I recently was asked by a soon-to-be iPhone owner what apps should be on the top of the list. I wanted to highlight some of my favorites of the moment. Some are free, others are not. Given how long it has been since the App Store opened, I think it has been a while since a list like this was compiled. I also left out some classics like Twitteriffic, Pandora, and AIM because they haven’t changed much since launch and have been covered extensively elsewhere.
Ubiquitous and among the first to land on my iPhone, the Facebook app has a variety of good functionality. Facebook Chat is increasingly handy. It’s also a good first place to look if you don’t have someone’s phone number in your address book and you can dial straight from the application.
Flight Control ($1)
Popular a few weeks ago. A good balance between thinking and mindless entertainment. Fun graphics that are pretty without being overwhelming. With so much focus on 3D games, the smoothness of the 2D graphics is appreciated and makes the game more playable.
Great for starting an entry when an idea strikes. The UI needs some polish, but it is otherwise solid and functional.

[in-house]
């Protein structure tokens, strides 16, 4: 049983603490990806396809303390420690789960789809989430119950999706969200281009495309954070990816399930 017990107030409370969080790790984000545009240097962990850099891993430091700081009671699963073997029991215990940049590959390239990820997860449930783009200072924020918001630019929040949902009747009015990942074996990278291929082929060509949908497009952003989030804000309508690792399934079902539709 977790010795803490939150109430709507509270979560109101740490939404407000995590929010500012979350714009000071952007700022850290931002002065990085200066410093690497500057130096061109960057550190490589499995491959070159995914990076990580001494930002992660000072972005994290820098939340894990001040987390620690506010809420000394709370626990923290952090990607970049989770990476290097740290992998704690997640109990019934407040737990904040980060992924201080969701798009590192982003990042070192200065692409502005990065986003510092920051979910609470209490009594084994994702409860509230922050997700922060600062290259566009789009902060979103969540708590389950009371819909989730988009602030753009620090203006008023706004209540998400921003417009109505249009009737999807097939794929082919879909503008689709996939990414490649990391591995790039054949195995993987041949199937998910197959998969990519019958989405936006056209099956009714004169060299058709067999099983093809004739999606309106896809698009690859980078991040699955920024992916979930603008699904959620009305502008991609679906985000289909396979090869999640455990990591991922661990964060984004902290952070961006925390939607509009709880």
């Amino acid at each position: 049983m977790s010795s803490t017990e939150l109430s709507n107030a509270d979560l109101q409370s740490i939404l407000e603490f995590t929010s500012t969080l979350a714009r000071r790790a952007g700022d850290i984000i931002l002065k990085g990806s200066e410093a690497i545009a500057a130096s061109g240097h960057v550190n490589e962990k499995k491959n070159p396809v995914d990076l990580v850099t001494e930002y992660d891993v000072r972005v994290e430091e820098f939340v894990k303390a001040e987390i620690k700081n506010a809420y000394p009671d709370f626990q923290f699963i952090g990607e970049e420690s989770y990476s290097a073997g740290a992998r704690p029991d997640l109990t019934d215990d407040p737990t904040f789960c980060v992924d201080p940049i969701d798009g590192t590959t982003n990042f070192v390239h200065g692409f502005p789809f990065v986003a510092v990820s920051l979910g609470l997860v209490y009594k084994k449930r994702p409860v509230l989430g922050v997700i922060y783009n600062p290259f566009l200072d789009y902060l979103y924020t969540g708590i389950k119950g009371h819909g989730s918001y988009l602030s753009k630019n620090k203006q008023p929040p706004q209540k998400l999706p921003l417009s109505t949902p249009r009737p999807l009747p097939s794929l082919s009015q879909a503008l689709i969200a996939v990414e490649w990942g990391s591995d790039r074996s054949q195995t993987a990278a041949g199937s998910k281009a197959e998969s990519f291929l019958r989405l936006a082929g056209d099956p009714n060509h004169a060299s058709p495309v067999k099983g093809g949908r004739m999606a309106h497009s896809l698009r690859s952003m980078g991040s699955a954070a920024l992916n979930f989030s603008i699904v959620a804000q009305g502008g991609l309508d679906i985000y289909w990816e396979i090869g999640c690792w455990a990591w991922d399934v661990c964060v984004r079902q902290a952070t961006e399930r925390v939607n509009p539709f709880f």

Google Earth (free)
Possibly more entertaining than functional. The 3D view uses the accelerometer to provide a sort of “augmented reality” experience that’s an impressive preview of the future. It also makes explaining the trials of my hiking experiences that much easier to explain.
Since my unintentional, externally-induced (read: mononucleosis) weight loss in November, I’ve been trying to lose weight at a bit more reasonable pace and keep it steady when I don’t have time to do so. A gorgeous custom interface exemplifies that iPhone apps can be pretty and functional.
Another early success on the App Store. Much lighter and smaller than the real thing. Shown is the “night reading” mode that uses gray text on a black background, which is great for me since I tend to read at night or in bed. Also features some downloadable translations to speed things up and save a bit of battery life. Good to check out different translations – I sometimes try to read the Louis Segond version to recall how miserable my understanding of French really is.
It doesn’t get quite as much use as the rest of the apps on this list, but when something is coming from Amazon, it’s a lifesaver. Add to that synchronization with the Delivery Status widget for Dashboard and you have a real time saver.
The iPhone is great, but it doesn’t do it all just yet. This lets me get back to my Mac when I need to.
Keynote Remote ($1)
Not quite as perfect as I expect from a first-party app, but the ability to have presenters notes and your slides available at your fingertips is hard to argue with.